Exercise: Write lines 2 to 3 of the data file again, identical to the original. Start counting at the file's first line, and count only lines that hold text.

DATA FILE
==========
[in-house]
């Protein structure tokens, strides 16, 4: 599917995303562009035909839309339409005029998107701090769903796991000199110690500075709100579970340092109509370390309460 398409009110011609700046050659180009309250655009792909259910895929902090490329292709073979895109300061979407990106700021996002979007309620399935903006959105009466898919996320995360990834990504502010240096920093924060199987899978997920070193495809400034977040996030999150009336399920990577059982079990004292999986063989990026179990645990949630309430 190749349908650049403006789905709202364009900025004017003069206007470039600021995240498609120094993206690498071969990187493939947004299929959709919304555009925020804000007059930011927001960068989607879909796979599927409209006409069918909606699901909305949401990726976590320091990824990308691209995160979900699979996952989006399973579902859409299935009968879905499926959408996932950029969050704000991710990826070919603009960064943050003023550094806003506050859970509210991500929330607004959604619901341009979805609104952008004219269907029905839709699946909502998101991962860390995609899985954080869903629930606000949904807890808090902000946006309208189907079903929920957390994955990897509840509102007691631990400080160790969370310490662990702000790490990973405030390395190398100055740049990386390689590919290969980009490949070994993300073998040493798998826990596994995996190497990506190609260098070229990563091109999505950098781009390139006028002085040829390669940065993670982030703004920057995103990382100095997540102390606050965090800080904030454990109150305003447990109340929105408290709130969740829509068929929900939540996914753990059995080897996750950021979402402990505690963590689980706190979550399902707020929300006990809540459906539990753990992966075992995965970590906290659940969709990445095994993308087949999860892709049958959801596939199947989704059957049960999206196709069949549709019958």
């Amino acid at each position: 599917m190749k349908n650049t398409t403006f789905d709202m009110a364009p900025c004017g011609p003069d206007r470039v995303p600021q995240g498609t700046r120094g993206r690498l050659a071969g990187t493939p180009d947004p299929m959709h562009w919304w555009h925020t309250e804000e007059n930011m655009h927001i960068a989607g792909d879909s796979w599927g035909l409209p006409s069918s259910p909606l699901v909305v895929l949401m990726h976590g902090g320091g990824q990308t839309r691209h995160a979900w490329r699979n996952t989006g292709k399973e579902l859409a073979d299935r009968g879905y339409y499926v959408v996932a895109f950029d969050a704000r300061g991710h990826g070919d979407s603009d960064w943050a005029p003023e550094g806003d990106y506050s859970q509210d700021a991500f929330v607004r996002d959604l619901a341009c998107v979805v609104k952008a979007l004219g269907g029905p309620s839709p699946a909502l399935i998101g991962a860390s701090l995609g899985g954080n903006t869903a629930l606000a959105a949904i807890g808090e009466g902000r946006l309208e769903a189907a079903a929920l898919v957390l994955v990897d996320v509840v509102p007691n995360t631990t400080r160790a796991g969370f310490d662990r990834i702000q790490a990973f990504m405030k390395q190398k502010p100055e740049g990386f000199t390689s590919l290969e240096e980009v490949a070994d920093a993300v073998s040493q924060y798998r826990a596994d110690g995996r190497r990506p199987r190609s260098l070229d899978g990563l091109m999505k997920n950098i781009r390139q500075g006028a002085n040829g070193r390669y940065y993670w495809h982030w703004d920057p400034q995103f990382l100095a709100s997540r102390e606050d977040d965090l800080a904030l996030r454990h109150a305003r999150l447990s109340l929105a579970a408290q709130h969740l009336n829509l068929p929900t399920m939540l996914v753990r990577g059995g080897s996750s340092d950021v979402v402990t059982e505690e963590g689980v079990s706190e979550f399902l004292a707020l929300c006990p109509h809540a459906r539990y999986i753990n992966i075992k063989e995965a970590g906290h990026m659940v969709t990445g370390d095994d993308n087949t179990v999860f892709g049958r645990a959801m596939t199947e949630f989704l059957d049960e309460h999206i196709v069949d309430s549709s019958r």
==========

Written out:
């Protein structure tokens, strides 16, 4: 599917995303562009035909839309339409005029998107701090769903796991000199110690500075709100579970340092109509370390309460 398409009110011609700046050659180009309250655009792909259910895929902090490329292709073979895109300061979407990106700021996002979007309620399935903006959105009466898919996320995360990834990504502010240096920093924060199987899978997920070193495809400034977040996030999150009336399920990577059982079990004292999986063989990026179990645990949630309430 190749349908650049403006789905709202364009900025004017003069206007470039600021995240498609120094993206690498071969990187493939947004299929959709919304555009925020804000007059930011927001960068989607879909796979599927409209006409069918909606699901909305949401990726976590320091990824990308691209995160979900699979996952989006399973579902859409299935009968879905499926959408996932950029969050704000991710990826070919603009960064943050003023550094806003506050859970509210991500929330607004959604619901341009979805609104952008004219269907029905839709699946909502998101991962860390995609899985954080869903629930606000949904807890808090902000946006309208189907079903929920957390994955990897509840509102007691631990400080160790969370310490662990702000790490990973405030390395190398100055740049990386390689590919290969980009490949070994993300073998040493798998826990596994995996190497990506190609260098070229990563091109999505950098781009390139006028002085040829390669940065993670982030703004920057995103990382100095997540102390606050965090800080904030454990109150305003447990109340929105408290709130969740829509068929929900939540996914753990059995080897996750950021979402402990505690963590689980706190979550399902707020929300006990809540459906539990753990992966075992995965970590906290659940969709990445095994993308087949999860892709049958959801596939199947989704059957049960999206196709069949549709019958």
């Amino acid at each position: 599917m190749k349908n650049t398409t403006f789905d709202m009110a364009p900025c004017g011609p003069d206007r470039v995303p600021q995240g498609t700046r120094g993206r690498l050659a071969g990187t493939p180009d947004p299929m959709h562009w919304w555009h925020t309250e804000e007059n930011m655009h927001i960068a989607g792909d879909s796979w599927g035909l409209p006409s069918s259910p909606l699901v909305v895929l949401m990726h976590g902090g320091g990824q990308t839309r691209h995160a979900w490329r699979n996952t989006g292709k399973e579902l859409a073979d299935r009968g879905y339409y499926v959408v996932a895109f950029d969050a704000r300061g991710h990826g070919d979407s603009d960064w943050a005029p003023e550094g806003d990106y506050s859970q509210d700021a991500f929330v607004r996002d959604l619901a341009c998107v979805v609104k952008a979007l004219g269907g029905p309620s839709p699946a909502l399935i998101g991962a860390s701090l995609g899985g954080n903006t869903a629930l606000a959105a949904i807890g808090e009466g902000r946006l309208e769903a189907a079903a929920l898919v957390l994955v990897d996320v509840v509102p007691n995360t631990t400080r160790a796991g969370f310490d662990r990834i702000q790490a990973f990504m405030k390395q190398k502010p100055e740049g990386f000199t390689s590919l290969e240096e980009v490949a070994d920093a993300v073998s040493q924060y798998r826990a596994d110690g995996r190497r990506p199987r190609s260098l070229d899978g990563l091109m999505k997920n950098i781009r390139q500075g006028a002085n040829g070193r390669y940065y993670w495809h982030w703004d920057p400034q995103f990382l100095a709100s997540r102390e606050d977040d965090l800080a904030l996030r454990h109150a305003r999150l447990s109340l929105a579970a408290q709130h969740l009336n829509l068929p929900t399920m939540l996914v753990r990577g059995g080897s996750s340092d950021v979402v402990t059982e505690e963590g689980v079990s706190e979550f399902l004292a707020l929300c006990p109509h809540a459906r539990y999986i753990n992966i075992k063989e995965a970590g906290h990026m659940v969709t990445g370390d095994d993308n087949t179990v999860f892709g049958r645990a959801m596939t199947e949630f989704l059957d049960e309460h999206i196709v069949d309430s549709s019958r």